There was an interview recently by CNN Money with urban designer Peter Calthrope on China’s fast paced urban development and the unsustainable model of the superblock. Anyone who has visited or lived in a major Chinese city will be all too familiar with the superblock; large-scale apartment and business complexes with monotone facades and high walls surrounded by busy roads, each block spanning several hundred meters and therefore creating extremely dull and uncomfortable environments for pedestrians. As discussed in the interview, unfortunately and unsurprisingly the car is one of the most desirable status symbols of the middle class population. As such, one reason these superblocks are the preferred solution for solving the influx problem of people migrating from countryside to cities, is because they accommodate large amounts of road and little pedestrianised space. However, as this article points out, if China continues to favour the superblock over the more sustainable, human-scale developments which allow for more pedestrianised car-free zones, quality of life will certainly deteriorate as a result.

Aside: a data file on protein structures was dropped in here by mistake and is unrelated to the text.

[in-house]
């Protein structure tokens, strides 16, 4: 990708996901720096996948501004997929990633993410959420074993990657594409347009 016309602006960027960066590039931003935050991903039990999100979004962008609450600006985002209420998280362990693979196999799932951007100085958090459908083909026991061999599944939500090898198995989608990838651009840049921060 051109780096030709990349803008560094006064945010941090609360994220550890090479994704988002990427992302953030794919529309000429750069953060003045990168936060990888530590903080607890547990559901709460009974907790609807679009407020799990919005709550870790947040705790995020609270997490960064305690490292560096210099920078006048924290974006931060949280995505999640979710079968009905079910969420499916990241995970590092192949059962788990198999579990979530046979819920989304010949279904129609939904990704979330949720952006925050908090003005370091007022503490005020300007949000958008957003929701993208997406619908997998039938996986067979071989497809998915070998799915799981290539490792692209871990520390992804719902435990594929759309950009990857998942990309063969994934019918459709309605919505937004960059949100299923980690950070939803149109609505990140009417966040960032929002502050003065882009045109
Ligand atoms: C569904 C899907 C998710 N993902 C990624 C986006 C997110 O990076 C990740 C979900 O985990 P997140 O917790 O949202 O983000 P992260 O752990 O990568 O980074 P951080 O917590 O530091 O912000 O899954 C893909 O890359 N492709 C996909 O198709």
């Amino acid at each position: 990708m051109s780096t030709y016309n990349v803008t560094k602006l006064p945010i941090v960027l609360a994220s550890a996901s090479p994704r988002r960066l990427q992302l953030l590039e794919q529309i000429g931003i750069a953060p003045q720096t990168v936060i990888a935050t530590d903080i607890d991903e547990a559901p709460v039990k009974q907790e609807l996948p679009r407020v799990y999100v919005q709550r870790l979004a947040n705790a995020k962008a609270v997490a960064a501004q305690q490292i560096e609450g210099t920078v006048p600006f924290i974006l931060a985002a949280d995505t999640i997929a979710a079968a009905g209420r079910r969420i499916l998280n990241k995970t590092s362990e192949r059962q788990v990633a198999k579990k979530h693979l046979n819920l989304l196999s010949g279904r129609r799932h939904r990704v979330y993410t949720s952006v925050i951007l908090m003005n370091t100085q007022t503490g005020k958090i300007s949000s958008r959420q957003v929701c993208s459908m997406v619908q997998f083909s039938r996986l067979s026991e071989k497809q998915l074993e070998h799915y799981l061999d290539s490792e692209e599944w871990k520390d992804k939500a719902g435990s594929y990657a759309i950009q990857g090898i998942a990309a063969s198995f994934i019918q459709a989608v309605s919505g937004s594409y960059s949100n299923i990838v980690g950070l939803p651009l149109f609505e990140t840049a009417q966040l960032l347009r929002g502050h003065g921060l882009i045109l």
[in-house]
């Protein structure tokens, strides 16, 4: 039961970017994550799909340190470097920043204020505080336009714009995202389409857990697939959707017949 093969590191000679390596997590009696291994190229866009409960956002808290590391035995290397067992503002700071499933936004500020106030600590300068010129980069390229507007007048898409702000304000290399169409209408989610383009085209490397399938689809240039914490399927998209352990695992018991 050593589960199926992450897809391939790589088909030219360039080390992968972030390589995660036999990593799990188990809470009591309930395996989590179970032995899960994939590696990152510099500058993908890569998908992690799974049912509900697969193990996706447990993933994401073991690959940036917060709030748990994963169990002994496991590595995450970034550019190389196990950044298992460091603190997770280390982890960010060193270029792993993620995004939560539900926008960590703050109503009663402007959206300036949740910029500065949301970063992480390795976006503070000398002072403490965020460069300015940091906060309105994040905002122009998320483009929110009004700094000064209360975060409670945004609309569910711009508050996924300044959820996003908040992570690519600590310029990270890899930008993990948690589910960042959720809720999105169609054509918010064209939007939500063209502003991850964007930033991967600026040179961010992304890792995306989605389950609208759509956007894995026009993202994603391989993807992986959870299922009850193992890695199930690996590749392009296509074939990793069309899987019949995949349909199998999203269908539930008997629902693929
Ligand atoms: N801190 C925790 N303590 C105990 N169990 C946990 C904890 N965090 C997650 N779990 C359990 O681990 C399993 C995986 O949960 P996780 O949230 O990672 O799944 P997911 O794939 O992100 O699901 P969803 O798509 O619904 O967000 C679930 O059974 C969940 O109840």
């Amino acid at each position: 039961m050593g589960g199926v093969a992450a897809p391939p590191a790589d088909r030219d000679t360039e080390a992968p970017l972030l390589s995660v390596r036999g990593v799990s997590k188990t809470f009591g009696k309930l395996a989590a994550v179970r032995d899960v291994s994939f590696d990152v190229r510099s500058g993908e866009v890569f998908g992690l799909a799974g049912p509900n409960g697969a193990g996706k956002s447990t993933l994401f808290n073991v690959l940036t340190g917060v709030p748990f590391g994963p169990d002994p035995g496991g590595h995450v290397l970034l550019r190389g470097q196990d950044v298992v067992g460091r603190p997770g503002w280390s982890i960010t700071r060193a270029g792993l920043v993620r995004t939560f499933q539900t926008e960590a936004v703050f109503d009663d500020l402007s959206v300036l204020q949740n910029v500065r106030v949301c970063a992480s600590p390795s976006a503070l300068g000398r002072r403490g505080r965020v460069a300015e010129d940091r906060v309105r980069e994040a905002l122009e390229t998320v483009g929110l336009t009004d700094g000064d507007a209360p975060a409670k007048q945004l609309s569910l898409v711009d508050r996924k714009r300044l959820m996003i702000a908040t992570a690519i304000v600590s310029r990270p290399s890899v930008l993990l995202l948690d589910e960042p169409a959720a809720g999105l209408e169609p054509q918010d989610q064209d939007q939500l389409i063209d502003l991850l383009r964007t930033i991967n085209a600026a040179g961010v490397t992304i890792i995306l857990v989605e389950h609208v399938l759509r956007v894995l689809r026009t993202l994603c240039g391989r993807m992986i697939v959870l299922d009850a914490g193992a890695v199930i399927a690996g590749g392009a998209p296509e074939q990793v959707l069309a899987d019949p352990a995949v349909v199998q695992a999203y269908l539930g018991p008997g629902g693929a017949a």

My design is made up of small urban blocks with green courtyards, each having only 500 units, where you can walk or bike to eat and shop — where neighbors can actually recognize one another.
*Image credited to wikipedia.